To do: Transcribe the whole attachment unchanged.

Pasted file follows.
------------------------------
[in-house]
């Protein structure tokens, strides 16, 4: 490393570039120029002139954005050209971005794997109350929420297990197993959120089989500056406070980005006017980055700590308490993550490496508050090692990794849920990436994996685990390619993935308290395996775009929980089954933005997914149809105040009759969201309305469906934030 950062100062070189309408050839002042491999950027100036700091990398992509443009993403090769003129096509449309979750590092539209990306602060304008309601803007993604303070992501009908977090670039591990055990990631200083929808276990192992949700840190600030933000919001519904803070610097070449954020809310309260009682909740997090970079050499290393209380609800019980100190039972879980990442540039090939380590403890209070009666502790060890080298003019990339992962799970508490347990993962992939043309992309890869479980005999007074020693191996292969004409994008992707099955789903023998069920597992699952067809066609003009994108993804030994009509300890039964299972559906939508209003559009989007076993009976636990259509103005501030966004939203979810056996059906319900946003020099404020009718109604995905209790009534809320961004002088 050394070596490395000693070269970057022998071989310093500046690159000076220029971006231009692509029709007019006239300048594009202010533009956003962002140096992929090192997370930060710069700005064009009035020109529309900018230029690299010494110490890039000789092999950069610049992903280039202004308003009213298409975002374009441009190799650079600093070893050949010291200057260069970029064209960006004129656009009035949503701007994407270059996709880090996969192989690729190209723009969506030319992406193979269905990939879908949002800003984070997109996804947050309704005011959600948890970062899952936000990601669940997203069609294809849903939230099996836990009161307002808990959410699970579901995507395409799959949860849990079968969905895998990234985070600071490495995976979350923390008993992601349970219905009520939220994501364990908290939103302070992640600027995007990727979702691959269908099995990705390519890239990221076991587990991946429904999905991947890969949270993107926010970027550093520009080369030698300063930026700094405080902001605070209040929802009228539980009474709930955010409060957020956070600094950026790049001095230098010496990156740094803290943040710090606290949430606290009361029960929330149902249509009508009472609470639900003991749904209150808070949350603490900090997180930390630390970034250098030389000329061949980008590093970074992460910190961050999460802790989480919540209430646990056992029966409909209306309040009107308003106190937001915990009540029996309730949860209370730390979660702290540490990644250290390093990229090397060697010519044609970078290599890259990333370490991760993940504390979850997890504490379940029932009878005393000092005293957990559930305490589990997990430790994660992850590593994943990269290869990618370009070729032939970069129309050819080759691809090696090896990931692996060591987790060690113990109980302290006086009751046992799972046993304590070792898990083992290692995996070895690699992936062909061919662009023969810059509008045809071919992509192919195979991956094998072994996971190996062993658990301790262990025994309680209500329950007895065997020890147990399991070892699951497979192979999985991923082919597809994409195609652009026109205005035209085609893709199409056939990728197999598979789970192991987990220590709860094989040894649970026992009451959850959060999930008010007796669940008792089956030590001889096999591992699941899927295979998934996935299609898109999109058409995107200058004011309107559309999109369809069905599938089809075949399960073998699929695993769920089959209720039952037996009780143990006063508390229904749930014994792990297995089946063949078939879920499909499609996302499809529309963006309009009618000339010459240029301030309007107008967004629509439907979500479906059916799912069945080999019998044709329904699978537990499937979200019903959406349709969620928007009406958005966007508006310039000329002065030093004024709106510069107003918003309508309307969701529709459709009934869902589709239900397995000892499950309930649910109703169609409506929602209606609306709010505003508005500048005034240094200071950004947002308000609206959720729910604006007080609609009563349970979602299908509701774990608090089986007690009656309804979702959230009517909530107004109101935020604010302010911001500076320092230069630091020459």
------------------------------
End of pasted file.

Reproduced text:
[in-house]
């Protein structure tokens, strides 16, 4: 490393570039120029002139954005050209971005794997109350929420297990197993959120089989500056406070980005006017980055700590308490993550490496508050090692990794849920990436994996685990390619993935308290395996775009929980089954933005997914149809105040009759969201309305469906934030 950062100062070189309408050839002042491999950027100036700091990398992509443009993403090769003129096509449309979750590092539209990306602060304008309601803007993604303070992501009908977090670039591990055990990631200083929808276990192992949700840190600030933000919001519904803070610097070449954020809310309260009682909740997090970079050499290393209380609800019980100190039972879980990442540039090939380590403890209070009666502790060890080298003019990339992962799970508490347990993962992939043309992309890869479980005999007074020693191996292969004409994008992707099955789903023998069920597992699952067809066609003009994108993804030994009509300890039964299972559906939508209003559009989007076993009976636990259509103005501030966004939203979810056996059906319900946003020099404020009718109604995905209790009534809320961004002088 050394070596490395000693070269970057022998071989310093500046690159000076220029971006231009692509029709007019006239300048594009202010533009956003962002140096992929090192997370930060710069700005064009009035020109529309900018230029690299010494110490890039000789092999950069610049992903280039202004308003009213298409975002374009441009190799650079600093070893050949010291200057260069970029064209960006004129656009009035949503701007994407270059996709880090996969192989690729190209723009969506030319992406193979269905990939879908949002800003984070997109996804947050309704005011959600948890970062899952936000990601669940997203069609294809849903939230099996836990009161307002808990959410699970579901995507395409799959949860849990079968969905895998990234985070600071490495995976979350923390008993992601349970219905009520939220994501364990908290939103302070992640600027995007990727979702691959269908099995990705390519890239990221076991587990991946429904999905991947890969949270993107926010970027550093520009080369030698300063930026700094405080902001605070209040929802009228539980009474709930955010409060957020956070600094950026790049001095230098010496990156740094803290943040710090606290949430606290009361029960929330149902249509009508009472609470639900003991749904209150808070949350603490900090997180930390630390970034250098030389000329061949980008590093970074992460910190961050999460802790989480919540209430646990056992029966409909209306309040009107308003106190937001915990009540029996309730949860209370730390979660702290540490990644250290390093990229090397060697010519044609970078290599890259990333370490991760993940504390979850997890504490379940029932009878005393000092005293957990559930305490589990997990430790994660992850590593994943990269290869990618370009070729032939970069129309050819080759691809090696090896990931692996060591987790060690113990109980302290006086009751046992799972046993304590070792898990083992290692995996070895690699992936062909061919662009023969810059509008045809071919992509192919195979991956094998072994996971190996062993658990301790262990025994309680209500329950007895065997020890147990399991070892699951497979192979999985991923082919597809994409195609652009026109205005035209085609893709199409056939990728197999598979789970192991987990220590709860094989040894649970026992009451959850959060999930008010007796669940008792089956030590001889096999591992699941899927295979998934996935299609898109999109058409995107200058004011309107559309999109369809069905599938089809075949399960073998699929695993769920089959209720039952037996009780143990006063508390229904749930014994792990297995089946063949078939879920499909499609996302499809529309963006309009009618000339010459240029301030309007107008967004629509439907979500479906059916799912069945080999019998044709329904699978537990499937979200019903959406349709969620928007009406958005966007508006310039000329002065030093004024709106510069107003918003309508309307969701529709459709009934869902589709239900397995000892499950309930649910109703169609409506929602209606609306709010505003508005500048005034240094200071950004947002308000609206959720729910604006007080609609009563349970979602299908509701774990608090089986007690009656309804979702959230009517909530107004109101935020604010302010911001500076320092230069630091020459």